Kaitlyn wrote: [*]Similar to above - how do I ensure that my wood is being attached at proper 90 degree angles? This isn't mission critical, but I also want to understand and learn to do it right
Buy a square, or a few. But generally, make sure your cuts are square and when everything butts up it will do most of the work for you.
Kaitlyn wrote: [*]If I'm making multiple same-size cuts to a 2x4 with the mitre, I've heard of bump stops. I imagine I could just use... the wall? Or how would I have a secure bump stop so each piece sliding through would end up same length?
This is when things get more complicated, or you need more setup/jigs. If you have you mitre saw on a surface or stand you will need to build wings/tables on either side which are level with the mitre saw top. Then you can clamp a piece of wood to the exact measurement you need. There are other ways you can use a mitre saw stand or other stuff to do it, but it probably wont be as precise and is prone to slipping. I know my dewalt mitre saw stand has side supports that you can flip up as a stop, but I just don't trust it, but if you are just using it for 2x4s and framing pieces it could be fine.

I'm pretty sure my portable mitre saw fence was quite expensive when I break it down, Kreg Fence + another dewalt stand + a piece of plywood brings the total up a fair bit, but it is pretty invaluable for speeding up work.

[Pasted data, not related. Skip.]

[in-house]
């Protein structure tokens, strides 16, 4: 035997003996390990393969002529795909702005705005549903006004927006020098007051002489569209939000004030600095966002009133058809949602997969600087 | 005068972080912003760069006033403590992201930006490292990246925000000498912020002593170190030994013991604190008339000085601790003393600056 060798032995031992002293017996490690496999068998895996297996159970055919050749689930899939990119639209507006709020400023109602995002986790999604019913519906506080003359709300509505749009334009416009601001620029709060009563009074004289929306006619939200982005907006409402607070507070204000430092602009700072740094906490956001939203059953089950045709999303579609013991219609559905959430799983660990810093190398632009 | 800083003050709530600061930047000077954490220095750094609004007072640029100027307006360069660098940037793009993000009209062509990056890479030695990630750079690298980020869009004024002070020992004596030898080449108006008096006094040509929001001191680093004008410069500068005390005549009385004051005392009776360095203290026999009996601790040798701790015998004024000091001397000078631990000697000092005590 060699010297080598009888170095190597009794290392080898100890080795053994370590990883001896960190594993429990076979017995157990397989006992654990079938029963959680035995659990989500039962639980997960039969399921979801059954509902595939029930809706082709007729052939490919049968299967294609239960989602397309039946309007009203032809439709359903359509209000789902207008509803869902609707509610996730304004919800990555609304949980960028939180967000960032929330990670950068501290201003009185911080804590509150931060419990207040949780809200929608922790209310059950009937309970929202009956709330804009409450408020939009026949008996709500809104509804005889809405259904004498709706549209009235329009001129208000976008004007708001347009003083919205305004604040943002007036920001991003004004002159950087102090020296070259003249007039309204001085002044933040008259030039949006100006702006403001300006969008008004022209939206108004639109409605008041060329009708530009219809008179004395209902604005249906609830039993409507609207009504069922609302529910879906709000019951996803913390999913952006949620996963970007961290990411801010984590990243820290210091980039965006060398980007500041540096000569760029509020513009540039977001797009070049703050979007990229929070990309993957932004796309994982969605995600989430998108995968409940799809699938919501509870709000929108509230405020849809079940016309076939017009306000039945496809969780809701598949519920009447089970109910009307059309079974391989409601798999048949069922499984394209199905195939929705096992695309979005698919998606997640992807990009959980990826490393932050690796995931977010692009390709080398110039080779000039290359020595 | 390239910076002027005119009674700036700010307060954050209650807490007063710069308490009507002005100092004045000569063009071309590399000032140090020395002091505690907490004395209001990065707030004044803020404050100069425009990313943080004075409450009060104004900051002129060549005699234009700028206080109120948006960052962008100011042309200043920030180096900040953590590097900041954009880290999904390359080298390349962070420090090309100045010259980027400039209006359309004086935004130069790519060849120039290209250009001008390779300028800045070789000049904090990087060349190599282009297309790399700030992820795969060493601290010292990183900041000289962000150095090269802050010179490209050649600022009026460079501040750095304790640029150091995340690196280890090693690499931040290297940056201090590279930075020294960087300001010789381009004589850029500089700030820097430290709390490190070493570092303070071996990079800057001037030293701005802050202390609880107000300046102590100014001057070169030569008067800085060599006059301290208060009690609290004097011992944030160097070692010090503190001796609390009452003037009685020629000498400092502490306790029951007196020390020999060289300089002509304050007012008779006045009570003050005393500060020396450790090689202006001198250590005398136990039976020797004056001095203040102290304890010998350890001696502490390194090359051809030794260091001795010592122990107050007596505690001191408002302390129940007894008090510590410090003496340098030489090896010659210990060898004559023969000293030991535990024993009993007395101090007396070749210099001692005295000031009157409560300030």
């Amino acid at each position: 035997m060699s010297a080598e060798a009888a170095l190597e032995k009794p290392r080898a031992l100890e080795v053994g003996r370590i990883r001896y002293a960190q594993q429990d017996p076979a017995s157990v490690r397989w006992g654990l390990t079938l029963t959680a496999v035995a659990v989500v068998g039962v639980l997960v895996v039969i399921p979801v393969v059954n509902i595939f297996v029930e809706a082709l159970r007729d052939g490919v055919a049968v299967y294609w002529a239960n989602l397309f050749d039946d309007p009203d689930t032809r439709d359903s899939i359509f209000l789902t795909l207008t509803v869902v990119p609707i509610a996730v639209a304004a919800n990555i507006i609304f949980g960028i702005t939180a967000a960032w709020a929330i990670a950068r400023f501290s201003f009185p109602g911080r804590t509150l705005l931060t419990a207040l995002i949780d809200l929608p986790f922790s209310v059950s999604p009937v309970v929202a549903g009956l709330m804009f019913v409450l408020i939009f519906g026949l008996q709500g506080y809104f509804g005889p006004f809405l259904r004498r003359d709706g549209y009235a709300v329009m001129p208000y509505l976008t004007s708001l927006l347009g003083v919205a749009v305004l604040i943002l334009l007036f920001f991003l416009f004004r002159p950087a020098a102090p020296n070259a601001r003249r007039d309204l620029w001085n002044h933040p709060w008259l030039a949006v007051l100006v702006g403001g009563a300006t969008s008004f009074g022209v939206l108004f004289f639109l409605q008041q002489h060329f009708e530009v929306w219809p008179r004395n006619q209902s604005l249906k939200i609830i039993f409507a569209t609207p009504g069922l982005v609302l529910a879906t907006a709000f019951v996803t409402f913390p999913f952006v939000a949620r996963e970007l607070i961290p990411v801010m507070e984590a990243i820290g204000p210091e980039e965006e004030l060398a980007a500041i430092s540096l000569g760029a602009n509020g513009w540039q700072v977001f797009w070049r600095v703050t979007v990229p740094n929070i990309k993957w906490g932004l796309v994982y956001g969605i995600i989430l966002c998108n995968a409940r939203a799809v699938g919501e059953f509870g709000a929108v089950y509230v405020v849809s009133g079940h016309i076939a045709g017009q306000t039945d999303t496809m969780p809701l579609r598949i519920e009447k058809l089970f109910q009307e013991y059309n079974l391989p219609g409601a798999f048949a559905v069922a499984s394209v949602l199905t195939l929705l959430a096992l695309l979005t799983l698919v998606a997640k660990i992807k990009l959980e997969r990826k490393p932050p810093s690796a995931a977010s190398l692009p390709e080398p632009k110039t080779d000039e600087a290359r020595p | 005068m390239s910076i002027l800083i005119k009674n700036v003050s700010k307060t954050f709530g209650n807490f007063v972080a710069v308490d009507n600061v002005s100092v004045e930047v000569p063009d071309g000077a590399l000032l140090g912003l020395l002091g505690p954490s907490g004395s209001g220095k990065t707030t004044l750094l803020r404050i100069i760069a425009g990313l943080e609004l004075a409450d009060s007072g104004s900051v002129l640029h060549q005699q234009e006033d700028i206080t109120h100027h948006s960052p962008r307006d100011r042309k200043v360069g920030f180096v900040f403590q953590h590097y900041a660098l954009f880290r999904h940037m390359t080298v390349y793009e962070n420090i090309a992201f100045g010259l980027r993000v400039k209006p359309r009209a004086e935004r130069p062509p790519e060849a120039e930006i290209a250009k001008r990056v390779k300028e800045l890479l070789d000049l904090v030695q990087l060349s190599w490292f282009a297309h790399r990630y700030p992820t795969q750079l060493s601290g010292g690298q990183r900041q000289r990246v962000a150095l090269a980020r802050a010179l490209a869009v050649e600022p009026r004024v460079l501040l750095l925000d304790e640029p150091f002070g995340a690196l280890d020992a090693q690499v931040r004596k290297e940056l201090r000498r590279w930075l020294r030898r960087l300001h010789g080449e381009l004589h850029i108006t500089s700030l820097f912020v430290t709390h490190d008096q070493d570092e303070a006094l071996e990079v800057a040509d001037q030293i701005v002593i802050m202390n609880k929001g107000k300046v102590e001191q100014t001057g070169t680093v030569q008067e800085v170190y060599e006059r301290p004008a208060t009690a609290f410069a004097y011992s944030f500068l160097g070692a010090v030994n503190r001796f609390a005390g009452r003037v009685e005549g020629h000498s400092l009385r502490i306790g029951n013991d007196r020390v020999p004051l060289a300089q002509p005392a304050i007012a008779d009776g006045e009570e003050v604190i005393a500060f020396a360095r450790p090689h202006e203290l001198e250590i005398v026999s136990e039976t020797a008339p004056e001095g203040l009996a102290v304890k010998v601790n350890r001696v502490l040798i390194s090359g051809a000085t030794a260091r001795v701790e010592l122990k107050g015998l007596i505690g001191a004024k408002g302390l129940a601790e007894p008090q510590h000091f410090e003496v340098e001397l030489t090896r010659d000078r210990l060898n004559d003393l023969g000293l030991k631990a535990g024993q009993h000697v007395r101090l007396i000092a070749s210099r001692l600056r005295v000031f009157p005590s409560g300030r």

Kaitlyn wrote: [*]I guess I should have a proper N95 or some sort of respirator? What a year to try and get a proper mask... what should I be looking for?
There are lots of good N95s out there. Just need to find something that is comfy and has a good seal.

I find myself using P100s more depending on what I'm doing, I find they are more comfortable, better fitted, and doesnt get as stuff in there or fog up glasses.
Kaitlyn wrote: [*]A carpenters/mechanical pencil I guess!?
For your purposes, the thinner the lead the better. When you need precision and knife is always better than a pencil.

Kaitlyn wrote: Any other basics I need to pick up to get going? I want to avoid tons of visits to home depot, outside of picking up extra lumber :)
I see no mention here of clamps. I would buy some, you can never have enough clamps. You will probably need a 3rd or 4th hand at some point in time.
Deal Addict
Sep 8, 2017
4260 posts
4416 upvotes
GTA
Get some hearing protection as well. Either ear plugs, or ear muffs. Using power tools can be very loud and damaging to your hearing.
Deal Addict
User avatar
Dec 10, 2008
4891 posts
1491 upvotes
Honestly, you're going to end up buying it all at some point, so you might as well just lurk around on the Home Improvement & Tools section for deals hot-deals-f9/?c=5140

Power tools, hand tools, vacuums, ladder, safety gear, etc. Just look at the Home Depot tools section and you're probably going to need several things in each category.
Let's hug it out
[OP]
Deal Guru
User avatar
May 6, 2005
10995 posts
1165 upvotes
Squamish